Research Summary

Using mixed methods to understand women’s parenting practices related to their child’s outdoor play and physical activity among families living in diverse neighborhood environments

Parents’ restrictions on outdoor play often focus on safety concerns

Health & Place
2020

The benefits of outdoor play are generally well understood, yet the amount of time children and youth engage in outdoor play has been decreasing. There are multiple ways in which parents can encourage or discourage their children’s play in outdoor environments. This study explored parenting practices related to adolescents’ outdoor play among families in diverse neighborhood environments.

This study was conducted in a large metropolitan area with 342 adolescents (age 10-16) and their parents participating. Parents completed a 14-item assessment of their parenting practices related to restrictions on their adolescent’s outdoor physical activity. Seven items reflected avoidance behaviors and seven defensive behaviors. Avoidance behaviors eliminate an adolescent’s physical activity behavior, such as forbidding unsupervised outdoor play. Defensive behaviors incorporate modifications to adolescent’s physical activity behavior, such as restricting outdoor play to the backyard. Parents also completed a questionnaire relating to where and approximately how often per week their child had been physically active during the past year. Thirty of the participating parents also participated in interviews focusing on their avoidance and defensive behaviors. Physical activity levels were based on readings from accelerometers worn by the adolescents over a period of at least four days.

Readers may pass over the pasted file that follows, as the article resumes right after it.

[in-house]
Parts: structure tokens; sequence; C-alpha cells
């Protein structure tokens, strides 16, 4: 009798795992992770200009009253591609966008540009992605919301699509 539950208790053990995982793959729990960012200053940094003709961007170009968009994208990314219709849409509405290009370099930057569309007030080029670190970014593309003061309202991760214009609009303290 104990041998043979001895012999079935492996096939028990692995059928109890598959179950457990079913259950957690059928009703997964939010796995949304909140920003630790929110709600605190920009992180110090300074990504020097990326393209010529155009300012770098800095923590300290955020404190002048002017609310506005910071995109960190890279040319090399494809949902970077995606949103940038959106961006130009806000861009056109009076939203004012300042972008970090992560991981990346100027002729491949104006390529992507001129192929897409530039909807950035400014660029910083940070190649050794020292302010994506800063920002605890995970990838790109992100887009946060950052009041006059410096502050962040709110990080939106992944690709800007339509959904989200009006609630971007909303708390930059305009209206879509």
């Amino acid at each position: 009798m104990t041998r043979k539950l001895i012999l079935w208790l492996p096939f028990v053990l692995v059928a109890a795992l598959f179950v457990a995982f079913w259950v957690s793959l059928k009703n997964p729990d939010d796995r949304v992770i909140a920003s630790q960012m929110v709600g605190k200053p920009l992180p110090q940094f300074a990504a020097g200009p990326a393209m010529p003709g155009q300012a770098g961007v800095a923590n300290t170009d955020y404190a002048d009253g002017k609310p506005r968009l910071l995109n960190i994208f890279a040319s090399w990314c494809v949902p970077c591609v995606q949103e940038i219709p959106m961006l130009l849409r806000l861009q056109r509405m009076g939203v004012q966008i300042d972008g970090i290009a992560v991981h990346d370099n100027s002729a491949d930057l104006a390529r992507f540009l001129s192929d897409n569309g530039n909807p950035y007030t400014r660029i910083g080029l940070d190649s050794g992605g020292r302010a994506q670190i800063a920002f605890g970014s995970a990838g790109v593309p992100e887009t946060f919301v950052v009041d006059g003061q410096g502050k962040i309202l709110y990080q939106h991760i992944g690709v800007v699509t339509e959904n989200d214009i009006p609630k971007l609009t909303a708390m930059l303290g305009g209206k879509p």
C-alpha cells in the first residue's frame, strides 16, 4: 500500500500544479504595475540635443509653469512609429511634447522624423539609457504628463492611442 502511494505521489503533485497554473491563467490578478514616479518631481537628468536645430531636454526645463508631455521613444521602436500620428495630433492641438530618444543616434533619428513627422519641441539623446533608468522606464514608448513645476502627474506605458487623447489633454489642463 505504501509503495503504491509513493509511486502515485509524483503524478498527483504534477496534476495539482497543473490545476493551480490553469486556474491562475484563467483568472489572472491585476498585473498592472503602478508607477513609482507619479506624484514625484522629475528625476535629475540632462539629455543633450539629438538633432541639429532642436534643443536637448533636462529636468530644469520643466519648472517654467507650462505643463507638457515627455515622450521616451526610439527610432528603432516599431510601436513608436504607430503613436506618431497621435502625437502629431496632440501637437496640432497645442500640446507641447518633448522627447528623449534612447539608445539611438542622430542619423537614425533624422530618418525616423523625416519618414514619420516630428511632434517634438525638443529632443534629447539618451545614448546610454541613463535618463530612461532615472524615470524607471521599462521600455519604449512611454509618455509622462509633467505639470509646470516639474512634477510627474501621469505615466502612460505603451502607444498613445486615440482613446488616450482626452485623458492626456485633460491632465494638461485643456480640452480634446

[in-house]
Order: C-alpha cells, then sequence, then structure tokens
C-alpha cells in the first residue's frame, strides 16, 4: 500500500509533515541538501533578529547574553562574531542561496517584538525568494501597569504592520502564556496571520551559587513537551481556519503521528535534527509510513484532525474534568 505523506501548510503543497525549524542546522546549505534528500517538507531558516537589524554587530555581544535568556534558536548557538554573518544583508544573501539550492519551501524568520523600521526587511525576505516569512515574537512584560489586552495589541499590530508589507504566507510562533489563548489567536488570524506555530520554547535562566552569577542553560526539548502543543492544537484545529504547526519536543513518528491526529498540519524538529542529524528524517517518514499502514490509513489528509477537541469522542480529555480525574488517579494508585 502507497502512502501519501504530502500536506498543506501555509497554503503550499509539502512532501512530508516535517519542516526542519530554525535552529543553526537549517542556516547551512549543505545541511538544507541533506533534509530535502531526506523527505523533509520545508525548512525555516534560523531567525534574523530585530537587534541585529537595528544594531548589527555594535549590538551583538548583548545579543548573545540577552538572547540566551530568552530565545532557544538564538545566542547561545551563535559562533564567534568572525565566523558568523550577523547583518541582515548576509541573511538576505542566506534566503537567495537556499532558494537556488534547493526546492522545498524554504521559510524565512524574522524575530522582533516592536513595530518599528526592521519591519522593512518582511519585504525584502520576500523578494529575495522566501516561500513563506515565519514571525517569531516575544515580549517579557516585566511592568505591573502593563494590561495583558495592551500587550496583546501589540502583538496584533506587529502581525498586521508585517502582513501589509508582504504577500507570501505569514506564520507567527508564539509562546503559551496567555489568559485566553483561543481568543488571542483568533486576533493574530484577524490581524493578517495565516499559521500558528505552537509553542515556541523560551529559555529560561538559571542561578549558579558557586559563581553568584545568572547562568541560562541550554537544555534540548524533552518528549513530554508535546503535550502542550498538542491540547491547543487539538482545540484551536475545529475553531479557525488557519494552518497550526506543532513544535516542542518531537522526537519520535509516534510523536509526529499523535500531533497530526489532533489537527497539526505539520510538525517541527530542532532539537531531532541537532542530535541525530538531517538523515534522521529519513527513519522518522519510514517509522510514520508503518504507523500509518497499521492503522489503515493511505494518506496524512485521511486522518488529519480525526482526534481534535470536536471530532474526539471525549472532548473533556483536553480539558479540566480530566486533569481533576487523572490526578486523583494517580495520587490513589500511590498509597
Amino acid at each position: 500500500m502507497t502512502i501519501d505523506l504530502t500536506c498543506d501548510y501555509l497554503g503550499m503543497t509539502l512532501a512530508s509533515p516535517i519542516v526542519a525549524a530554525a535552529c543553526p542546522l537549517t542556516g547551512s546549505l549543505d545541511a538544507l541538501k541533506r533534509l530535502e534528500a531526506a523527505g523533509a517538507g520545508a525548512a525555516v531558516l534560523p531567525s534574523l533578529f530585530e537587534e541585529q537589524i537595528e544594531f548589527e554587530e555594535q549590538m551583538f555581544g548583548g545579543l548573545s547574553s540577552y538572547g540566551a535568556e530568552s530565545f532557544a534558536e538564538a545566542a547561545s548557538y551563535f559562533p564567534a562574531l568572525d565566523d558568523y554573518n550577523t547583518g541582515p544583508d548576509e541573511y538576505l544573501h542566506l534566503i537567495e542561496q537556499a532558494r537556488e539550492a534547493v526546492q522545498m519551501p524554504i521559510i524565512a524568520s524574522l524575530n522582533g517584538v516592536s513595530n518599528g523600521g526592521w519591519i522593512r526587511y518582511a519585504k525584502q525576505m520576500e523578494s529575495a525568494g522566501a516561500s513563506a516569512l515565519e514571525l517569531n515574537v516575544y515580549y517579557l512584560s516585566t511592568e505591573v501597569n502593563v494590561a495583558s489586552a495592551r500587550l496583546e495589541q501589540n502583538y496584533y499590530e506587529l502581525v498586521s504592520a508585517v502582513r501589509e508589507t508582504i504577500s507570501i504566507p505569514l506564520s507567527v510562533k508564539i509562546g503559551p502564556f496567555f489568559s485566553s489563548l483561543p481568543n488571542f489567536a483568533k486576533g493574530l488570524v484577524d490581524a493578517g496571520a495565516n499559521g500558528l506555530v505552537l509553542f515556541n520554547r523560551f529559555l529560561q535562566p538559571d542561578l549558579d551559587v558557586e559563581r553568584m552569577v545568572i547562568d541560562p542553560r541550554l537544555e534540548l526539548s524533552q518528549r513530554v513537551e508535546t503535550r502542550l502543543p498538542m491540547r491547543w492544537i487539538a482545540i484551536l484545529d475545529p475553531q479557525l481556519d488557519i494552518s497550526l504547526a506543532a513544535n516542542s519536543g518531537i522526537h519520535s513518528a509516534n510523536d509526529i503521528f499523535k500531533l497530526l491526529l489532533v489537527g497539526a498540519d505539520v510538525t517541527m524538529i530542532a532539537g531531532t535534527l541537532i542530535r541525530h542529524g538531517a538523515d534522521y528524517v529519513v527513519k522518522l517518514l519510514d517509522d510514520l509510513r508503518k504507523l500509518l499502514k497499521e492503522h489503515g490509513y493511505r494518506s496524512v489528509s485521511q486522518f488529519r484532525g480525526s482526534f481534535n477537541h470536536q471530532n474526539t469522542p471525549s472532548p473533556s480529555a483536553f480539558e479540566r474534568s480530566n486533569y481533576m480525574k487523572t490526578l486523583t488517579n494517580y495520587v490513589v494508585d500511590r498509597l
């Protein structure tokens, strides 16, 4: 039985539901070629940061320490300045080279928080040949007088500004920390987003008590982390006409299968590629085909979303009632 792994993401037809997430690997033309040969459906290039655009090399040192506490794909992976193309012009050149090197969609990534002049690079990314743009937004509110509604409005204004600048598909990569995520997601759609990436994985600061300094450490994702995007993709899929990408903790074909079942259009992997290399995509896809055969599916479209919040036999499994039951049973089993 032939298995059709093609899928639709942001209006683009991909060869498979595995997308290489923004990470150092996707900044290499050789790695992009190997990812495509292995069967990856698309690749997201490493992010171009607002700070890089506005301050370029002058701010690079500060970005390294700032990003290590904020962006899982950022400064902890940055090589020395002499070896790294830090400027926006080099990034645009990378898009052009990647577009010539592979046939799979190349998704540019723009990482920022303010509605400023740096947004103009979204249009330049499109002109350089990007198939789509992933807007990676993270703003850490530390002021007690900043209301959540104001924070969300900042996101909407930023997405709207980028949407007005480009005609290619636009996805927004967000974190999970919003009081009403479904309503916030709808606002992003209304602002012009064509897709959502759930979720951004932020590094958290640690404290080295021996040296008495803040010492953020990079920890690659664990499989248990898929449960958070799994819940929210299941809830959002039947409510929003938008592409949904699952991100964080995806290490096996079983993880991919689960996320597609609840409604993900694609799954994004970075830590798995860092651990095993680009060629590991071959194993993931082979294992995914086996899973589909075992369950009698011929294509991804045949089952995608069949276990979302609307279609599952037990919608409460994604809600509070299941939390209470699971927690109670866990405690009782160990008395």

The data gathered from parents and adolescents were then linked to neighborhood characteristics, specifically focusing on differences between high and low disadvantage neighborhoods. Significantly more African Americans and participants with obesity lived in high disadvantage neighborhoods than low disadvantage neighborhoods. While almost all of the parents restrict their adolescent’s outdoor play, parents in high disadvantage neighborhoods reported more defensive behaviors than parents in low disadvantage neighborhoods. More parents of females in low disadvantage neighborhoods than parents of males reported defensive behaviors. Restrictive parenting practices were significantly associated with less outdoor play, but not physical activity. Interview results indicated that restrictive parenting practices tended to be motivated by safety-related concerns.

These results suggest that improved neighborhood conditions – especially as they relate to safety concerns -- may be necessary to reduce parents' fear and lessen restrictions on outdoor play.